“The first hotel they got me, it was a bit barren, is the word,” he says. The Kunming was our training ground, where they breed all the ducks for the restaurants. When I got down there it was like a boot camp, that’s all it was. When they said to me, ‘This is your room,’ I said, ‘No it’s not. I’m not having this.’ To cut a long story short, I was put in a hotel every time and had a chauffeur driven car take me to training. That was sorted, everything was fine, you know…”
Apart from on the pitch. China was serious about qualifying for a World Cup - it would achieve the goal four years later - but it needed serious opposition. Buxton took his players, including future Premier League defenders Sun Jihai and Fan Zhiyi, on an illuminating trip to England.
“We played five games over here,” he recalls. “We beat Nottingham Forest, Crystal Palace, Chelsea and drew with Arsenal.” The Crystal Palace game stood out for a culture clash between youthful Chinese willpower and a skillful English veteran winding down his playing days.
“The Chinese don’t like getting beaten. When we played Crystal Palace, Ray Wilkins was still playing. ‘Butch.’ In the first half we went 2-0 down. At halftime we put all the big guns on, Sun Jihai, Fan Zhiyi, and I said to Sun Jihai, ‘See that fella over there [Wilkins], he’s running the show. His legs are going but he’s running the show, now I want you to stop him. So they wired into the Palace side and we went 3-2 up.
“Ray took himself off, and he walked over to me and he said, ‘If that’s the way you want to win games, you’re a f****** disgrace.’ I said, ‘Ray, if I win I don’t care how I f****** play.’ But we’re still good friends. We went through those five games undefeated, which was a good thing.”
Buxton recalls Chinese players who would “run through brick walls” for their coaches, though he would not stay long enough to coach China at its first World Cup - by Japan and South Korea 2002, the FA was using him again as a scout for England’s opponents in that tournament. He watched the Brazil side that would beat Germany in the final dismantle an overawed China team 4-0 in Seogwipo as part of Sven-Goran Eriksson’s setup.
Almost 15 years later, the Chinese Super League prepares for the start of the 2017 season as a rival to Europe’s biggest clubs, in wealth if not yet quality. Lurid reports of rumored transfers dominated the January transfer window - the Chinese version extended another full month, leading to complaints from Europe of destabilization. Often the truth was almost as boggling as the conjecture - Chelsea collected £52 million in transfer fees for sometime starter Oscar, while Carlos Tevez moved from Boca Juniors to Shanghai Shenhua and denied he was on a world-record £615,000 a week.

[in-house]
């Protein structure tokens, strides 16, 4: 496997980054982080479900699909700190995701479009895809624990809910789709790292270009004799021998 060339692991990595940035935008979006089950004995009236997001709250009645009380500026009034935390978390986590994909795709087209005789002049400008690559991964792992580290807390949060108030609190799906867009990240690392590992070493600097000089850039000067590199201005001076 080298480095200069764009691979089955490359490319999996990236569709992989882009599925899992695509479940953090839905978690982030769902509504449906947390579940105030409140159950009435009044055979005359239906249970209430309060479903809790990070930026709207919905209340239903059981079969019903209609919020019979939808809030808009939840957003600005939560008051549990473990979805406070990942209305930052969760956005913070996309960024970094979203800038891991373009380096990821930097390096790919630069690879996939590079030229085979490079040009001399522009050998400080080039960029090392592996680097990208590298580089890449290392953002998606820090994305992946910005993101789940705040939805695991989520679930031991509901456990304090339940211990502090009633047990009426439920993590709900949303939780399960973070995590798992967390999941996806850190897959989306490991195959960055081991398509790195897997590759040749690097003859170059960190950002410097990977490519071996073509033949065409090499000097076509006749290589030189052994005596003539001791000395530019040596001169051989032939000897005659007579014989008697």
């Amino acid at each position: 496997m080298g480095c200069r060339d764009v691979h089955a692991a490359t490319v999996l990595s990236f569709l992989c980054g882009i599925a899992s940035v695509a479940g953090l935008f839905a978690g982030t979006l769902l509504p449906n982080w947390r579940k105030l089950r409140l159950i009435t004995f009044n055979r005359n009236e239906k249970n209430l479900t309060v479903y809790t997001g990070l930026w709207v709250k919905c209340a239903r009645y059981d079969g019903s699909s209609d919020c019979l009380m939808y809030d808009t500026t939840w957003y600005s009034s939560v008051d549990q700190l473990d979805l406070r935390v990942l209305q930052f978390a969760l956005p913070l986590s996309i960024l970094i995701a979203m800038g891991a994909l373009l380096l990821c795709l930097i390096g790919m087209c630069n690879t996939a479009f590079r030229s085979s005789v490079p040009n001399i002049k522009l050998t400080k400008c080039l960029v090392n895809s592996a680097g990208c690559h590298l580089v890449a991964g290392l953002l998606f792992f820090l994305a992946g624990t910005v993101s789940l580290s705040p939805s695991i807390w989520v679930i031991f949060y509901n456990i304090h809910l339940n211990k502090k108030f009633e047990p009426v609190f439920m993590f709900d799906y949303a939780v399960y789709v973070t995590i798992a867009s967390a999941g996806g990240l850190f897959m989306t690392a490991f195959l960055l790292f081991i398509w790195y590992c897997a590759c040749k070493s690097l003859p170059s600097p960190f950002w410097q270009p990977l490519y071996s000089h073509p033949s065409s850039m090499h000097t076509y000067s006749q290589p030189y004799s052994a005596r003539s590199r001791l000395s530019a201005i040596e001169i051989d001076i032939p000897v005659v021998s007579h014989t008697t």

Chinese football’s fascination with the European game is not new - Buxton says he would regularly take questions on the “discipline and character” of Gary Lineker and Alan Shearer, the two great England strikers of the 1980s and 1990s. But the ability to convince players to Asia has changed, seemingly spurred in part by the idea of hosting, and winning, a World Cup.
“They are out there,” Buxton says of the luminous individual talents necessary for China to achieve its steepling aim. Coached by Marcelo Lippi, who won the tournament with Italy in 2006, China made it to the third round of Asian qualifying for Russia 2018 but lies bottom of Group A with five games remaining. “Everybody has to be perfect with the Chinese coaches. If there is a little bit of uncertainty they won’t pick them,” he adds. “What will help is all these big guns going out there. They will learn off of that.”
The idea that Chinese football remains too regimented is an intriguing one. As Venables’ chief scout at Tottenham Hotspur and then with England, Buxton saw perhaps the antithesis in Gascoigne, the English game’s iconic free-wheeler, his playing days and later life affected by a battle with alcoholism often splattered across the British tabloids.
“Gazza is the perfect footballer,” Buxton says. “He would be up against the [Lionel] Messis and [Cristiano] Ronaldos, as good as them. But he had this flaw, in his head. Something was going wrong, all the time. When we first brought Gazza into Tottenham, he wasn’t a drinker. I went and met him and his family a few times. All of a sudden he started. Why, I don’t know.”
The extant hope is that China’s next generation will develop into buccaneers with straight laces, talents whose exuberance is confined to verdant rectangles not bars.
And what of the future of Ted Buxton? He is writing a book, and treating his publishers with the same forthright attitude he used on his Chinese employers in those fading days. “They are trying to change it, the publishers, but I won’t have it,” he says. “[It’s called] Somebody Up There Likes Me.’ So I said if you want to do that, ‘Somebody Up There Likes Me: My Life in Football, by Ted Buxton.’”
The title came from surviving the Blitz and wounds from friendly fire on National Service. “I never felt any fear,” he explains. “My dad died when I was 14, he never saw me get on. I always felt, in Malaya, that somebody was looking after me.”
Buxton may not be remembered distinctly as Chinese football aims for interplanetary orbit. But his custodianship left an indelible mark on a nascent football culture, not least in the careers of Sun Jihai and Fan Zhiyi, national symbols to this day. China will do well to reach another World Cup in his lifetime. When it does, somebody on terra firma might raise a finger to the sky in acknowledgement of the fortunate contribution from an East End butcher’s boy.